Fruitland is a small Eastern Shore city located off of Route 13, just south of Salisbury and a few miles north of Princess Anne. As an incorporated municipality, Fruitland maintains a city council that can enact legislation, and a police department to enforce its laws. With a population of around five thousand residents though, it’s no surprise that major news headlines do not appear when Fruitland passes new laws. Last month, Fruitland lawmakers passed an ordinance making it a crime to smoke marijuana in public. There was little fanfare surrounding the passage of this law despite the fact that almost everything cannabis makes it to the various online news site. Last month there wasn’t a peep about the Fruitland law anywhere on the internets. But other local government agencies were paying attention, and now Wicomico County officials have proposed the same type of legislation to their respective lawmakers in the county council.
The State’s Attorney’s Office and the Sheriff of Wicomico County have asked the council to consider sprucing up the county’s marijuana laws in order to give police arresting authority for public marijuana consumption. In a time where marijuana laws are becoming more lenient some jurisdictions are pushing for the opposite. As a criminal defense lawyer Blog we are almost always on the opposite side of law enforcement when it comes to reforming drug laws. Public consumption of marijuana though is a complicated issue, and it’s hard to disregard either side of the argument. For starters, nobody should ever be subject to criminal prosecution and the potential for a jail sentence for smoking marijuana. At the same time, citizens have a right to object to being exposed to marijuana use when they are in public, and law enforcement has a right to speak for the public on this.
We have long since believed that marijuana should be treated the same as alcohol, as both are recreational drugs that people enjoy, and both cause impairment. The purchase and sale of both should be legal, taxed and regulated, and the public consumption of both should be unlawful but not punishable by incarceration. Public consumption of alcohol is a civil infraction under Maryland law, which is punishable by a fine, but certain municipalities have criminalized this offense. When examining the utility of a stricter statute for public consumption of marijuana we can easily look to similar alcohol ordinances for comparison.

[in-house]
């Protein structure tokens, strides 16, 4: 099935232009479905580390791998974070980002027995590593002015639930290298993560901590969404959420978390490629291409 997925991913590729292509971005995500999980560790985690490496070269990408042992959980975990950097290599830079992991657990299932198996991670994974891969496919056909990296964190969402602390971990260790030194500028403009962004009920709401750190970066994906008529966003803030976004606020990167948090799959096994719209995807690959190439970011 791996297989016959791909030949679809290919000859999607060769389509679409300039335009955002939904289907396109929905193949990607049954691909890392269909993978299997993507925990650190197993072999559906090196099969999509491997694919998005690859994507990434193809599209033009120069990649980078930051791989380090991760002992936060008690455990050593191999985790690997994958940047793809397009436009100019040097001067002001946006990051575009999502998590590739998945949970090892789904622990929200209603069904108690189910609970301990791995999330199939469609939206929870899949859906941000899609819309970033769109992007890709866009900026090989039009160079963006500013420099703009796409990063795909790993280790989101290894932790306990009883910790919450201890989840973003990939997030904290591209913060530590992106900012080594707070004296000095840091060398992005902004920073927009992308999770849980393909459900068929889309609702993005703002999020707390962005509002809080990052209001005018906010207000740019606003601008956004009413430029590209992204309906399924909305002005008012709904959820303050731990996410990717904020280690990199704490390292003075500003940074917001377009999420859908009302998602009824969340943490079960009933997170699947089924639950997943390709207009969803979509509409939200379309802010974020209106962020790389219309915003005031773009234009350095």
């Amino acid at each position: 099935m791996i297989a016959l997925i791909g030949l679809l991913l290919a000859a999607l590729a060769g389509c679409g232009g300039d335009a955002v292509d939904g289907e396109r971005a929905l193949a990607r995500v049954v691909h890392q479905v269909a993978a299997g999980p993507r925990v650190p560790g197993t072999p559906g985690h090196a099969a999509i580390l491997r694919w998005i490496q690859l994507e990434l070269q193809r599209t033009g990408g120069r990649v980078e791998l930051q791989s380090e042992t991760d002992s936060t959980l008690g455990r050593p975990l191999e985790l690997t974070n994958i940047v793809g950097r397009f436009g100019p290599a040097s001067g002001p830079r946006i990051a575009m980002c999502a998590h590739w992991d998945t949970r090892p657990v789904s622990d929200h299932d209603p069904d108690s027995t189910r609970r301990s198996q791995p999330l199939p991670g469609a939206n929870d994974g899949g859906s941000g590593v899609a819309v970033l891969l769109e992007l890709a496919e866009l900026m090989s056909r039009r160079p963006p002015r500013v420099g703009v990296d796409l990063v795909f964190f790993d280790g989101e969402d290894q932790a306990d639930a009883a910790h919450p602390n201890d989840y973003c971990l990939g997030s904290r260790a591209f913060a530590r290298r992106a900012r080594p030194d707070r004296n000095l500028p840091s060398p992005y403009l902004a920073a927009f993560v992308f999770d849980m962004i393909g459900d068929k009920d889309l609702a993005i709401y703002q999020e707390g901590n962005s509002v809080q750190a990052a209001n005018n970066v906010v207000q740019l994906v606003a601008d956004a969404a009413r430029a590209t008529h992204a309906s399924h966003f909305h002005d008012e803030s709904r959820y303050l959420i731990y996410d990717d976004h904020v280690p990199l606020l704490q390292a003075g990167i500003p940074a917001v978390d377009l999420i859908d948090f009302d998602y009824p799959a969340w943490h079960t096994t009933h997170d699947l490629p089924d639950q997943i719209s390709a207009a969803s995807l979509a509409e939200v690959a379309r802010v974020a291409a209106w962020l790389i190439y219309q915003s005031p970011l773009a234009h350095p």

Ocean City has notoriously made public consumption of alcohol a misdemeanor punishable by up to 90 days in jail, but it’s hard to say that this strict open container law has done anything to curb the behavior. In addition, the court system in Ocean City deals with so many open container cases that most are dismissed upon completion of community service. The problem is that many individuals, especially younger beachgoers, could be permanently impacted by being arrested and charged with a criminal offense. If the state is willing to dismiss these cases upon completion of community service, then why is it necessary to keep it a criminal violation? If Ocean City simply followed Maryland law, its officers could still charge offenders with a civil violation that requires a mandatory court appearance, and the State’s Attorney’s Office could still offer community service in exchange for a dismissal. This is similar to what occurs in Howard County, where alcohol violations are fairly common at Merriweather concerts. Can anyone really say that threatening to sentence a person to three months of their life in jail for carrying a beer in public is reasonable?
Wicomico County would be better served by enforcing the existing laws for possession of marijuana. The sheriff’s deputies could still charge public pot smokers with a civil infraction that carries a stiff fine and a mandatory court appearance, and the State’s Attorney’s Office could begin to stand in and prosecute these cases the same way it’s done in Howard County. Is it reasonable to put someone in jail for three months for smoking a joint in public? The answer is an obvious no.
Benjamin Herbst is a Maryland criminal defense lawyer that specializes in drug offenses such as possession with intent to distribute marijuana and narcotics, and manufacturing marijuana. He handles cases in all state and federal jurisdictions including Wicomico County and Howard County. Contact Benjamin anytime for free consultation at 410-207-2598.
Wicomico county officials propose stricter marijuana laws, wmdt.com.